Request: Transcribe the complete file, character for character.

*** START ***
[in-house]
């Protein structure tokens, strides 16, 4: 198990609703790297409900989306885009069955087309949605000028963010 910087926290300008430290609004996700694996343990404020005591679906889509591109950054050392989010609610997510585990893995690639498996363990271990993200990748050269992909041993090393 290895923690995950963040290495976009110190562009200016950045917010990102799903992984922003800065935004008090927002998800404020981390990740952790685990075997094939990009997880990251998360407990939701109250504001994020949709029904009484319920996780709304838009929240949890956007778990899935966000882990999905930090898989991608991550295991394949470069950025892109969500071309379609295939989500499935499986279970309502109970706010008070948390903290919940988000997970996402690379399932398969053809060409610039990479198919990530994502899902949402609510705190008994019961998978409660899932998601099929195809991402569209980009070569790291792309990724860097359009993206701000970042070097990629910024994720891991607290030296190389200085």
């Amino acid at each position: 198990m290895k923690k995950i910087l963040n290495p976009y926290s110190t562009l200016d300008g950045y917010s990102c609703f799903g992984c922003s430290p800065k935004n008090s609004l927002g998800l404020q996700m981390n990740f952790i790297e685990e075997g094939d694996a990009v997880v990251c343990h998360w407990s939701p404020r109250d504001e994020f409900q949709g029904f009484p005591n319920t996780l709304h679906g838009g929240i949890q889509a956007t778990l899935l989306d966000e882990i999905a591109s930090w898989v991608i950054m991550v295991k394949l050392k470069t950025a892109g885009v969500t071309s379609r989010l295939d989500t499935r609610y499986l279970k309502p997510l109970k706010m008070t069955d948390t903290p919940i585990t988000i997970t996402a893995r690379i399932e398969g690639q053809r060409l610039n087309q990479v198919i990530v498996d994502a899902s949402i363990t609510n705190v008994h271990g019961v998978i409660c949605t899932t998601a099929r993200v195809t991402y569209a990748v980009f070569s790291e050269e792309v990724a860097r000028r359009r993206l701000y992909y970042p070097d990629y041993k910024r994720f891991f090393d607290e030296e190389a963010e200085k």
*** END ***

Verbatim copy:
[in-house]
């Protein structure tokens, strides 16, 4: 198990609703790297409900989306885009069955087309949605000028963010 910087926290300008430290609004996700694996343990404020005591679906889509591109950054050392989010609610997510585990893995690639498996363990271990993200990748050269992909041993090393 290895923690995950963040290495976009110190562009200016950045917010990102799903992984922003800065935004008090927002998800404020981390990740952790685990075997094939990009997880990251998360407990939701109250504001994020949709029904009484319920996780709304838009929240949890956007778990899935966000882990999905930090898989991608991550295991394949470069950025892109969500071309379609295939989500499935499986279970309502109970706010008070948390903290919940988000997970996402690379399932398969053809060409610039990479198919990530994502899902949402609510705190008994019961998978409660899932998601099929195809991402569209980009070569790291792309990724860097359009993206701000970042070097990629910024994720891991607290030296190389200085």
């Amino acid at each position: 198990m290895k923690k995950i910087l963040n290495p976009y926290s110190t562009l200016d300008g950045y917010s990102c609703f799903g992984c922003s430290p800065k935004n008090s609004l927002g998800l404020q996700m981390n990740f952790i790297e685990e075997g094939d694996a990009v997880v990251c343990h998360w407990s939701p404020r109250d504001e994020f409900q949709g029904f009484p005591n319920t996780l709304h679906g838009g929240i949890q889509a956007t778990l899935l989306d966000e882990i999905a591109s930090w898989v991608i950054m991550v295991k394949l050392k470069t950025a892109g885009v969500t071309s379609r989010l295939d989500t499935r609610y499986l279970k309502p997510l109970k706010m008070t069955d948390t903290p919940i585990t988000i997970t996402a893995r690379i399932e398969g690639q053809r060409l610039n087309q990479v198919i990530v498996d994502a899902s949402i363990t609510n705190v008994h271990g019961v998978i409660c949605t899932t998601a099929r993200v195809t991402y569209a990748v980009f070569s790291e050269e792309v990724a860097r000028r359009r993206l701000y992909y970042p070097d990629y041993k910024r994720f891991f090393d607290e030296e190389a963010e200085k």